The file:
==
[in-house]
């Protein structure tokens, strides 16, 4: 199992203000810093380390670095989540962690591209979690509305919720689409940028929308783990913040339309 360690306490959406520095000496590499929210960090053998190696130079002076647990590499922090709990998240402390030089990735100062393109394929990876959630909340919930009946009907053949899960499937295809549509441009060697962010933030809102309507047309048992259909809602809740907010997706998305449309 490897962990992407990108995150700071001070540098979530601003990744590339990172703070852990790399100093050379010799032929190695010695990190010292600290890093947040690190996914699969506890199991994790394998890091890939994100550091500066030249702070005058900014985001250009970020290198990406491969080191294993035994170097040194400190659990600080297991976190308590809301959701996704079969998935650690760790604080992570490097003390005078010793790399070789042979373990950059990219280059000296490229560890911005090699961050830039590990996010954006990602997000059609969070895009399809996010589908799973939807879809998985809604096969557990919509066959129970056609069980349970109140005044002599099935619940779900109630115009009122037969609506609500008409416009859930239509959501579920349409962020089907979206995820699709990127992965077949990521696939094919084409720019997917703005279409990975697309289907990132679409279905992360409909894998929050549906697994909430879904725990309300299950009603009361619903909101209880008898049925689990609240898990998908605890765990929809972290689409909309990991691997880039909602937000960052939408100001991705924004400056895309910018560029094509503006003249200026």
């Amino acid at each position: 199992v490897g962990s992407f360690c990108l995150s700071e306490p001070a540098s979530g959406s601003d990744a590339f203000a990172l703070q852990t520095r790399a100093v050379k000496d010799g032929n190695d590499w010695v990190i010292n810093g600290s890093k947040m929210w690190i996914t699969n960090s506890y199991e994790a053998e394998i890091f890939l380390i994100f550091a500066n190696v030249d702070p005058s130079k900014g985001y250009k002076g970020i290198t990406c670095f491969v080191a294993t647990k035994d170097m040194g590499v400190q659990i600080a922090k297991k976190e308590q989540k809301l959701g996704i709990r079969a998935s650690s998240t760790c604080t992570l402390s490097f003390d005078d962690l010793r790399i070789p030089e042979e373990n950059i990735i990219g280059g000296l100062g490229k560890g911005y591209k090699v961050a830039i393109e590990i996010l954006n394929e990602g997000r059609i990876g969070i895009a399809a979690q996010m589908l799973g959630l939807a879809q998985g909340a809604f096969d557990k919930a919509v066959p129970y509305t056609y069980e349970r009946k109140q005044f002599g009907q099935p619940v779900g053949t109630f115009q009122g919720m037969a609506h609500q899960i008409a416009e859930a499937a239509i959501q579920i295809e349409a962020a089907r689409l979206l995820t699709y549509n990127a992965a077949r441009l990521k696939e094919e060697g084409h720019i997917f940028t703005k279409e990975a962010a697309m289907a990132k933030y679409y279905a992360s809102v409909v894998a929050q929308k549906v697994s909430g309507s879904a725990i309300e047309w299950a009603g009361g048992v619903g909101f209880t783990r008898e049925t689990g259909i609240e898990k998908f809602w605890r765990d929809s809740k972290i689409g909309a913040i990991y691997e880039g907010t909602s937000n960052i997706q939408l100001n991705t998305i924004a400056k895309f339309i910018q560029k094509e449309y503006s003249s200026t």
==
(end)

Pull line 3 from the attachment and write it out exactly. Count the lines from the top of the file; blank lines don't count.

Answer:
């Amino acid at each position: 199992v490897g962990s992407f360690c990108l995150s700071e306490p001070a540098s979530g959406s601003d990744a590339f203000a990172l703070q852990t520095r790399a100093v050379k000496d010799g032929n190695d590499w010695v990190i010292n810093g600290s890093k947040m929210w690190i996914t699969n960090s506890y199991e994790a053998e394998i890091f890939l380390i994100f550091a500066n190696v030249d702070p005058s130079k900014g985001y250009k002076g970020i290198t990406c670095f491969v080191a294993t647990k035994d170097m040194g590499v400190q659990i600080a922090k297991k976190e308590q989540k809301l959701g996704i709990r079969a998935s650690s998240t760790c604080t992570l402390s490097f003390d005078d962690l010793r790399i070789p030089e042979e373990n950059i990735i990219g280059g000296l100062g490229k560890g911005y591209k090699v961050a830039i393109e590990i996010l954006n394929e990602g997000r059609i990876g969070i895009a399809a979690q996010m589908l799973g959630l939807a879809q998985g909340a809604f096969d557990k919930a919509v066959p129970y509305t056609y069980e349970r009946k109140q005044f002599g009907q099935p619940v779900g053949t109630f115009q009122g919720m037969a609506h609500q899960i008409a416009e859930a499937a239509i959501q579920i295809e349409a962020a089907r689409l979206l995820t699709y549509n990127a992965a077949r441009l990521k696939e094919e060697g084409h720019i997917f940028t703005k279409e990975a962010a697309m289907a990132k933030y679409y279905a992360s809102v409909v894998a929050q929308k549906v697994s909430g309507s879904a725990i309300e047309w299950a009603g009361g048992v619903g909101f209880t783990r008898e049925t689990g259909i609240e898990k998908f809602w605890r765990d929809s809740k972290i689409g909309a913040i990991y691997e880039g907010t909602s937000n960052i997706q939408l100001n991705t998305i924004a400056k895309f339309i910018q560029k094509e449309y503006s003249s200026t």